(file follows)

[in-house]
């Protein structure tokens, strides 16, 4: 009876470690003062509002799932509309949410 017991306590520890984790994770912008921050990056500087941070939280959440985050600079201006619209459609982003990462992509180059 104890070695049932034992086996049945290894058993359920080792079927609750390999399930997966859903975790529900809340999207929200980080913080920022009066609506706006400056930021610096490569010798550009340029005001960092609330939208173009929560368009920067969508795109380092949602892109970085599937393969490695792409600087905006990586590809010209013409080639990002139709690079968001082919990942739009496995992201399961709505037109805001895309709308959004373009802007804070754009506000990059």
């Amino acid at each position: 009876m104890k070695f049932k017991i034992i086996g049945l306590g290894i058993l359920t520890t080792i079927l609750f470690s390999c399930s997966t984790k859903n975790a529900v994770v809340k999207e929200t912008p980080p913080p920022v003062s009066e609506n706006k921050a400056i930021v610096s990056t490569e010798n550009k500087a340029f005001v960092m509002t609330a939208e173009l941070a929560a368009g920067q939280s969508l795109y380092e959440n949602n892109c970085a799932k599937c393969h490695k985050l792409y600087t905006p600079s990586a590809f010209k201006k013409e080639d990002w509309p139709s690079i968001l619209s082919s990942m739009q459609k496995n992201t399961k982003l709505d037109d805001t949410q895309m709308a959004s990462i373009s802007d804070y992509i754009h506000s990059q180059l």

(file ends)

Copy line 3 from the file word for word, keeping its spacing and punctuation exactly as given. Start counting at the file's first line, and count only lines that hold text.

């Amino acid at each position: 009876m104890k070695f049932k017991i034992i086996g049945l306590g290894i058993l359920t520890t080792i079927l609750f470690s390999c399930s997966t984790k859903n975790a529900v994770v809340k999207e929200t912008p980080p913080p920022v003062s009066e609506n706006k921050a400056i930021v610096s990056t490569e010798n550009k500087a340029f005001v960092m509002t609330a939208e173009l941070a929560a368009g920067q939280s969508l795109y380092e959440n949602n892109c970085a799932k599937c393969h490695k985050l792409y600087t905006p600079s990586a590809f010209k201006k013409e080639d990002w509309p139709s690079i968001l619209s082919s990942m739009q459609k496995n992201t399961k982003l709505d037109d805001t949410q895309m709308a959004s990462i373009s802007d804070y992509i754009h506000s990059q180059l």